Following the President's announcement that he would be seeking Congressional approval for a military strike against the Assad regime in Syria, punditry-land is now full to overflowing with articles trying to make the case for bombing Syria or the case for not bombing Syria.
A typical pro-military action piece by William Saletan at Salon:
So why do it? Because if we don’t, things can get much worse. “We cannot see a breach of the nonproliferation norm,” Obama argued. We “have to make sure that when countries break international norms on weapons like chemical weapons that could threaten us, that they are held accountable.” This afternoon, Kerry elaborated:A typical anti-military action piece by John Hinderaker at Powerline:
“A lot of other countries whose policy has challenged these international norms are watching. … They are watching to see if Syria can get away with it, because then maybe they too can put the world at greater risk. … [If] Assad can gas thousands of his own people with impunity … there will be no end to the test of our resolve and the dangers that will flow from those others who believe that they can do as they will. … [Iran] will now feel emboldened, in the absence of action, to obtain nuclear weapons. It is about Hezbollah and North Korea and every other terrorist group or dictator that might ever again contemplate the use of weapons of mass destruction. Will they remember that the Assad regime was stopped from those weapons’ current or future use? Or will they remember that the world stood aside and created impunity?”Impunity is a primitive idea. Kerry and Obama are saying that Assad must be punished. Obama calls it “repercussions,” a “shot across the bow,” a “signal that [Assad] better not do it again.” It’s not about saving Syria, much as we'd all like to do that. It’s about inflicting pain.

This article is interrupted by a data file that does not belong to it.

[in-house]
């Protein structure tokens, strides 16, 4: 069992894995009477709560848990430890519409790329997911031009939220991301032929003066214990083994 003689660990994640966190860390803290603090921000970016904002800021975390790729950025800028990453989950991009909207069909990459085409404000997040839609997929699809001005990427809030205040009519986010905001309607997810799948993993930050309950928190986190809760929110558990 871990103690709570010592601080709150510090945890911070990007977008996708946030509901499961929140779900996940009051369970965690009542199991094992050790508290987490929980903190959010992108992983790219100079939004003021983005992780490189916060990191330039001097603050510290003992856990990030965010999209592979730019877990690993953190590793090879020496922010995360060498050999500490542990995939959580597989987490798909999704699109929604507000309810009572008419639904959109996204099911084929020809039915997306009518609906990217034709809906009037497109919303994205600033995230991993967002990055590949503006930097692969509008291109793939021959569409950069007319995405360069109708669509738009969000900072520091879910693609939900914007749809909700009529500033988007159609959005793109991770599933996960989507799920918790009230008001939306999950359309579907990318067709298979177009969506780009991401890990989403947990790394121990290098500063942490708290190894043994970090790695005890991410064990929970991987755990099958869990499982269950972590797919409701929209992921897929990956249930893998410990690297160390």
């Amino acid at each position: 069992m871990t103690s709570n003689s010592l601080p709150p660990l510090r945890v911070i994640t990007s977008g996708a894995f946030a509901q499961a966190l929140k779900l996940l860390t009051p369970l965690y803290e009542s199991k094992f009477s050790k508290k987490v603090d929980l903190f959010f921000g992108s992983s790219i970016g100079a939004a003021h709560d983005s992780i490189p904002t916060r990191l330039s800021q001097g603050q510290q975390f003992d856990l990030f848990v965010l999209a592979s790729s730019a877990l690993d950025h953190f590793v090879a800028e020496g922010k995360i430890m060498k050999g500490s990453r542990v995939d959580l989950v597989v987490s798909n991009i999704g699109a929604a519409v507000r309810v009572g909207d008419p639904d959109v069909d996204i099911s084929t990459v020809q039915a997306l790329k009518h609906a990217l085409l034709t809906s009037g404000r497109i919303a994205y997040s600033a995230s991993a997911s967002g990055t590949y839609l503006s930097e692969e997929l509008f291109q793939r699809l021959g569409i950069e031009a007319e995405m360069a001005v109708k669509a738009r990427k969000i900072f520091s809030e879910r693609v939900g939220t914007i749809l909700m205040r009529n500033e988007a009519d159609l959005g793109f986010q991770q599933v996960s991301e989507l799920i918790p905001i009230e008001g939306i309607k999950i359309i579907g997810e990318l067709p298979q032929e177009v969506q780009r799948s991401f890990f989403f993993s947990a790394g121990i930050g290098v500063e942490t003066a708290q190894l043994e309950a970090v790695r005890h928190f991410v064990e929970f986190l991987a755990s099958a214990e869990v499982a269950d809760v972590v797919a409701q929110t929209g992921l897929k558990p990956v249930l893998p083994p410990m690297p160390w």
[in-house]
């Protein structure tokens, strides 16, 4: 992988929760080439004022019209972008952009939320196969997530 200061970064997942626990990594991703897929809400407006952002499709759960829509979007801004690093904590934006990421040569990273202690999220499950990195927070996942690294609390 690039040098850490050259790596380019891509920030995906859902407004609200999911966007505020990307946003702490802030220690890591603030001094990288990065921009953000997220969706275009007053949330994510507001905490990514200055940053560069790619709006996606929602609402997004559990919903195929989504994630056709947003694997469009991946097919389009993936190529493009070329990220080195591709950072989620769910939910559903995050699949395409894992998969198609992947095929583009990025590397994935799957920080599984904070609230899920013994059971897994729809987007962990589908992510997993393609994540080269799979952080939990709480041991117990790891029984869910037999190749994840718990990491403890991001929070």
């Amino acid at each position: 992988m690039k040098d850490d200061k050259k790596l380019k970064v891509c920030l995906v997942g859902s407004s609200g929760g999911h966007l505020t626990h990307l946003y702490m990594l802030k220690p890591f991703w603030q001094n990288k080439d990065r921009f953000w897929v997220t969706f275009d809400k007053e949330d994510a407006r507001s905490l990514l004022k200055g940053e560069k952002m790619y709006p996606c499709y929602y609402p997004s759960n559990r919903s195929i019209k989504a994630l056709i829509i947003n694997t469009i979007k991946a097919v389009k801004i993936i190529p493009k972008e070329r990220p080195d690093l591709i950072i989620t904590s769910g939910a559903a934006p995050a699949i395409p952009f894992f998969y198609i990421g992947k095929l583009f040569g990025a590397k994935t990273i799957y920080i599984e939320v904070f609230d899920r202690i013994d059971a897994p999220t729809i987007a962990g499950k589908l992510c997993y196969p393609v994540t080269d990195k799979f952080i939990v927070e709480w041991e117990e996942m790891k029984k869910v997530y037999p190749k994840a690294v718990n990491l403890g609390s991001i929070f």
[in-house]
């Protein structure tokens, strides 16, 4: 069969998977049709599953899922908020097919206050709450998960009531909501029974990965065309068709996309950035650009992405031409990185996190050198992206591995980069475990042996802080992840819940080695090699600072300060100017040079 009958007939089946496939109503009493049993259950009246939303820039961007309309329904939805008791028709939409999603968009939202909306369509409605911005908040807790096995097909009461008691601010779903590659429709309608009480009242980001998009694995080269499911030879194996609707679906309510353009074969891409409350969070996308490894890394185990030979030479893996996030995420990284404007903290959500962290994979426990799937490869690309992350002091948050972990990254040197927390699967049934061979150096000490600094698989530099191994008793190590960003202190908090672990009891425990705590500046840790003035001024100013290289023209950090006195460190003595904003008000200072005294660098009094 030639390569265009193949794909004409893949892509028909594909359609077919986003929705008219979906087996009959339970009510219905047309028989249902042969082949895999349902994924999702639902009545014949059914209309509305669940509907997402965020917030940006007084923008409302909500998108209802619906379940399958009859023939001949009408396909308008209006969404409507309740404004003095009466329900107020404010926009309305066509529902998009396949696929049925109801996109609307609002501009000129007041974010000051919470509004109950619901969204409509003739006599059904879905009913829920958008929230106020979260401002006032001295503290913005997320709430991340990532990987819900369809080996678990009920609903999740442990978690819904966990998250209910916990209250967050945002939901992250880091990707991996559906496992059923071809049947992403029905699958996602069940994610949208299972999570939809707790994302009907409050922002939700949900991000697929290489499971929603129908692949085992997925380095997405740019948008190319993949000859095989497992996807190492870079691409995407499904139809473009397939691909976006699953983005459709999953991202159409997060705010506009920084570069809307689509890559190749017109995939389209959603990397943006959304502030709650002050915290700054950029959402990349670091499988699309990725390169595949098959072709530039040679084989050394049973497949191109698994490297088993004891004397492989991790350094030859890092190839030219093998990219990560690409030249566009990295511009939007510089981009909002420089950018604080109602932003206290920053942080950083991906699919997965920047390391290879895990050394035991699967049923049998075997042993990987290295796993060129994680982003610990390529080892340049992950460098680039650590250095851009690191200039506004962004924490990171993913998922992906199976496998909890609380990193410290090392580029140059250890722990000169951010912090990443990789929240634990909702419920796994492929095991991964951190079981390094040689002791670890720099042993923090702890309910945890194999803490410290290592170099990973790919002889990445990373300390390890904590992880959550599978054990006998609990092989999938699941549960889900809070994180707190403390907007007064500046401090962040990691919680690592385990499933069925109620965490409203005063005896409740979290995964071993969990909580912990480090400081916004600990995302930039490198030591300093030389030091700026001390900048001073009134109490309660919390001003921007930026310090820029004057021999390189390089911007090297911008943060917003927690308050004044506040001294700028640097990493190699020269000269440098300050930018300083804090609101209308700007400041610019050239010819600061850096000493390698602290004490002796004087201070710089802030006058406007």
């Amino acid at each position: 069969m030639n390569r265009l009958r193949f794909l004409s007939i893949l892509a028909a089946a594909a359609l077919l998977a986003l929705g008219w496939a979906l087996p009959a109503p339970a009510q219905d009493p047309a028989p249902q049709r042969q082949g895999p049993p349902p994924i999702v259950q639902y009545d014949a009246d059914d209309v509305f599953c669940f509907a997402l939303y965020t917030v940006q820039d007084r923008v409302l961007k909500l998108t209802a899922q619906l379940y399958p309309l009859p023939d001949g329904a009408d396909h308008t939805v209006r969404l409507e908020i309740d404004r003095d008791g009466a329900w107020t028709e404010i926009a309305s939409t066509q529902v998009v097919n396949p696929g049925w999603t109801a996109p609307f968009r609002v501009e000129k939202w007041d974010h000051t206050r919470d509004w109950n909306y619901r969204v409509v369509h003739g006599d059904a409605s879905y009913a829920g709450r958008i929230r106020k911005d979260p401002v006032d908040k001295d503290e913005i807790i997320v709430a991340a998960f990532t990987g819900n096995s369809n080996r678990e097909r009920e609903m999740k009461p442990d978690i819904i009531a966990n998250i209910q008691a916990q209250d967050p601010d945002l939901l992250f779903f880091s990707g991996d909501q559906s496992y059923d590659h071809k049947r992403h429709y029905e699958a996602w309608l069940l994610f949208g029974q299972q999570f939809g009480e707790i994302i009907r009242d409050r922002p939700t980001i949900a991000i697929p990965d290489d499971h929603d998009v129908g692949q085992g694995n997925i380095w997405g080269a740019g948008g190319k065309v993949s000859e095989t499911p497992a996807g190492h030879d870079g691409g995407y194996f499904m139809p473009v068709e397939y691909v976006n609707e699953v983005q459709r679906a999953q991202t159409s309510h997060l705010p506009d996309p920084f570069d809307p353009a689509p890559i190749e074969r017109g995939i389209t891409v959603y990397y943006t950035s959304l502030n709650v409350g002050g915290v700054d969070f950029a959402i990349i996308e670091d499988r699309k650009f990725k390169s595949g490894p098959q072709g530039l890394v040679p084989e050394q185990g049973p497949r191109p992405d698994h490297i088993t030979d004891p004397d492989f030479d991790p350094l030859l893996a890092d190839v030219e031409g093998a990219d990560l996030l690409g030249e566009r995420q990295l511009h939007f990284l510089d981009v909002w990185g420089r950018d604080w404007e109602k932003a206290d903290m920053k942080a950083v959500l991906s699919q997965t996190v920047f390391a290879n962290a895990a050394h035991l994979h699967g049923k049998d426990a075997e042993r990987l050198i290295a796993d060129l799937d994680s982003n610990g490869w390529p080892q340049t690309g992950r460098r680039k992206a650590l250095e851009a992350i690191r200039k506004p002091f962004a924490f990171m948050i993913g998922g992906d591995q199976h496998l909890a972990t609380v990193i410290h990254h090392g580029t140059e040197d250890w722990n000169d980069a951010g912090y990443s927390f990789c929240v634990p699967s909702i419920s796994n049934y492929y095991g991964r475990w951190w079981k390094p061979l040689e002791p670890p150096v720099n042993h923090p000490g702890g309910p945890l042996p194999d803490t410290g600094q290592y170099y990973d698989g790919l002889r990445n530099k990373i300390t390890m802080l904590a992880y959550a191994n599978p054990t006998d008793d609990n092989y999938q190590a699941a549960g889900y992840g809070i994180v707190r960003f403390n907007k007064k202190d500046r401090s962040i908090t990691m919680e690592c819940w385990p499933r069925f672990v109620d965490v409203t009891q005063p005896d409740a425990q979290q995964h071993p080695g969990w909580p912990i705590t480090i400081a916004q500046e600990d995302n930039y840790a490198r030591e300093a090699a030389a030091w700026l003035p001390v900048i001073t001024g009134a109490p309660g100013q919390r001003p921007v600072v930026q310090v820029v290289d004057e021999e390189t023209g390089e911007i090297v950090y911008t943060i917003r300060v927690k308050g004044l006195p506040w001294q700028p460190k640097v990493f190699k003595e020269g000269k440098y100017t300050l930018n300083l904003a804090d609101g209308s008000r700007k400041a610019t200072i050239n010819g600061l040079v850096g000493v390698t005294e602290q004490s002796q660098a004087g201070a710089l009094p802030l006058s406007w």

First, there are, and have been, many regimes that abuse their people in various ways. Generally speaking, we do not undertake to “punish” them for doing so. While the use of chemical weapons on civilians is evil, it is not clear that it is any more so than the use of machine guns. It seems to me that we should not undertake to punish without a strong, and clearly defined, security interest.Both pieces are of course operating under the umbrella of a limited military strike, since Obama has made it crystal clear this will be the only military action on the table. Saletan essentially takes it as a given that such course of action will have a meaningful impact. Why? What is his basis for such an assumption? No doubt it is the same as pretty much everyone else with similar views: "we're gonna blow some stuff up and kill a bunch of people, and that will scare Assad into changing his behavior."
Second, I have no confidence in our ability to calibrate a strike so finely–enough to punish, but not enough to tip the balance of power in the rebels’ favor. It seems highly likely that whatever we do will be either pitifully inadequate, or unduly heavy-handed. As the unfortunate experience of the “Arab Spring” shows, the last thing we want to do is inadvertently bring about an extremist Muslim regime in Syria.